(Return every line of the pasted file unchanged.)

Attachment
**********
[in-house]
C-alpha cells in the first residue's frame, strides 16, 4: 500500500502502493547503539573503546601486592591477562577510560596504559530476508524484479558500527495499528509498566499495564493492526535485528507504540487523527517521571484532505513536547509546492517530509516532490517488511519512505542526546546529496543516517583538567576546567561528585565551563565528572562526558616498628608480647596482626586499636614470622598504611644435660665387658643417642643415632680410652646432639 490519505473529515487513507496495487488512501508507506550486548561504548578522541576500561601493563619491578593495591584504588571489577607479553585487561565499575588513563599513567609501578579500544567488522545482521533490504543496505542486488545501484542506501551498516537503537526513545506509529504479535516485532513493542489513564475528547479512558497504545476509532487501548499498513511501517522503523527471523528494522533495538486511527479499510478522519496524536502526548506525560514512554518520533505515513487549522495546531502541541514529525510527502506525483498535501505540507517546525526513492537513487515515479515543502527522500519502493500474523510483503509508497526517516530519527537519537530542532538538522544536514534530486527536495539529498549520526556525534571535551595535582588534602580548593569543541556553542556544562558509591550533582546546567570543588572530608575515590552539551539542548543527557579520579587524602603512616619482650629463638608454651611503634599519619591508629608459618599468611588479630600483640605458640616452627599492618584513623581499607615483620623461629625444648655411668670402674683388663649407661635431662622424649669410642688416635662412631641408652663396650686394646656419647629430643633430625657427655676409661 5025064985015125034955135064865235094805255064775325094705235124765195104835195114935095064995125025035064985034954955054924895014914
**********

[in-house]
C-alpha cells in the first residue's frame, strides 16, 4: 500500500502502493547503539573503546601486592591477562577510560596504559530476508524484479558500527495499528509498566499495564493492526535485528507504540487523527517521571484532505513536547509546492517530509516532490517488511519512505542526546546529496543516517583538567576546567561528585565551563565528572562526558616498628608480647596482626586499636614470622598504611644435660665387658643417642643415632680410652646432639 490519505473529515487513507496495487488512501508507506550486548561504548578522541576500561601493563619491578593495591584504588571489577607479553585487561565499575588513563599513567609501578579500544567488522545482521533490504543496505542486488545501484542506501551498516537503537526513545506509529504479535516485532513493542489513564475528547479512558497504545476509532487501548499498513511501517522503523527471523528494522533495538486511527479499510478522519496524536502526548506525560514512554518520533505515513487549522495546531502541541514529525510527502506525483498535501505540507517546525526513492537513487515515479515543502527522500519502493500474523510483503509508497526517516530519527537519537530542532538538522544536514534530486527536495539529498549520526556525534571535551595535582588534602580548593569543541556553542556544562558509591550533582546546567570543588572530608575515590552539551539542548543527557579520579587524602603512616619482650629463638608454651611503634599519619591508629608459618599468611588479630600483640605458640616452627599492618584513623581499607615483620623461629625444648655411668670402674683388663649407661635431662622424649669410642688416635662412631641408652663396650686394646656419647629430643633430625657427655676409661 5025064985015125034955135064865235094805255064775325094705235124765195104835195114935095064995125025035064985034954955054924895014914